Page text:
Home prices were picking up slightly in the recent months while transaction volumes rose after many local governments “fine-tuned” (translation: ease) policy and the PBOC cut interest rates twice. Although we did not think that this is the true bottom for Chinese real estate, obviously it has got the government somewhat worried that it will be indeed a sustained recovery. Thus it has become quite obvious now that the government is holding back in terms of stimulus as it fears that home prices will rebound strongly (along with the concerns that massive stimulus will fuel inflation again).
The so-called “rebound” in the real estate market, however, seems to be running out of steam. NBD.com.cn reports that transaction volumes in the first two weeks of August were down by 5.8% compared with the previous two weeks, citing figures from Homelink, a property agency, while some prices of new homes from some real estate developers are coming back down slightly again. That is, of course, before the Chinese government has announced any concrete measures to actually tighten the market again, except reiterating that tightening remains in place and sending teams of inspectors around the country to investigate the tightening measures of local governments.
So far, we maintain our view that this so-called “rebound” will be short-lived, although we are not certain if the apparently slowdown of activities in August actually marks an end. September and October are traditionally the peak season in Chinese real estate market. It will be interesting to see if this remains the case this year (as a reminder, the “golden” week obviously did not quite work its wonder last year).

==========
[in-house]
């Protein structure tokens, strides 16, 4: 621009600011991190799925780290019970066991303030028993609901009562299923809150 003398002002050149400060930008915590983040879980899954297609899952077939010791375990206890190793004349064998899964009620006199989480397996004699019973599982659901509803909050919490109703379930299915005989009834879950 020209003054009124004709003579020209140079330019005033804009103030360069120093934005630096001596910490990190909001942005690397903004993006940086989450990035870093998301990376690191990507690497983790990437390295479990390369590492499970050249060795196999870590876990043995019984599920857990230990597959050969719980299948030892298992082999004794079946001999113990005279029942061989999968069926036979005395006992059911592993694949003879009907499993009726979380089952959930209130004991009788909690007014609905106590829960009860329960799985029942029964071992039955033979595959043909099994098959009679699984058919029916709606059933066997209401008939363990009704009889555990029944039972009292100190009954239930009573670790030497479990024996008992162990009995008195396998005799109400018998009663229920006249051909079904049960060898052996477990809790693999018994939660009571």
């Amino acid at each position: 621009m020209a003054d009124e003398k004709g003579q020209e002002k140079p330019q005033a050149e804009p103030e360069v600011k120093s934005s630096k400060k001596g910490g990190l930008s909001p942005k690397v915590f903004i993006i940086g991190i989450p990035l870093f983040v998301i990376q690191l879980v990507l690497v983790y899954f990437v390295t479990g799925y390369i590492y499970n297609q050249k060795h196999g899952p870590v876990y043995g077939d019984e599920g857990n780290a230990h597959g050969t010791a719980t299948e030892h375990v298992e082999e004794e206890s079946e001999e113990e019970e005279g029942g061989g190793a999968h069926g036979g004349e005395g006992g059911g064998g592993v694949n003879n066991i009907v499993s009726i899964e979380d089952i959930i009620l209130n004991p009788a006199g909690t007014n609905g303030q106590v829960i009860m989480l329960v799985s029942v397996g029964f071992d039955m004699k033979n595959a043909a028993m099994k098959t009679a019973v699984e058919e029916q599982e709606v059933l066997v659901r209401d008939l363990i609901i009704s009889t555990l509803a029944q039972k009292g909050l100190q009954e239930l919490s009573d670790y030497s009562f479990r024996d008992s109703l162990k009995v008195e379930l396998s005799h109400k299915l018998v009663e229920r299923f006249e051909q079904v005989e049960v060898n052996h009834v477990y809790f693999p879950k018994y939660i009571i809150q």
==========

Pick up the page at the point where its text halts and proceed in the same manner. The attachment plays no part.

For the government, the dilemma remains. The government does not want to see a complete collapse of the real estate market, but it does not want to see strong rebound either. While the slowing economy and the absence of inflationary pressure for the time being call for more active measures to stimulate the economy, the fact that home prices held up is making the government hesitant regarding stimulus. On the other hand, even though rapidly falling home prices opens more room for stimulus, it will put even more pressure to real estate developers and speculators and force them into deleveraging, hurting the economy further before it can get better.
For the time being, we still do not see new harsh measures to actually be implemented, and with the real estate prices more resilient than one has hoped for, we suspect that the government will be relatively slow to ease policy despite the economy showing very few signs of recovery.
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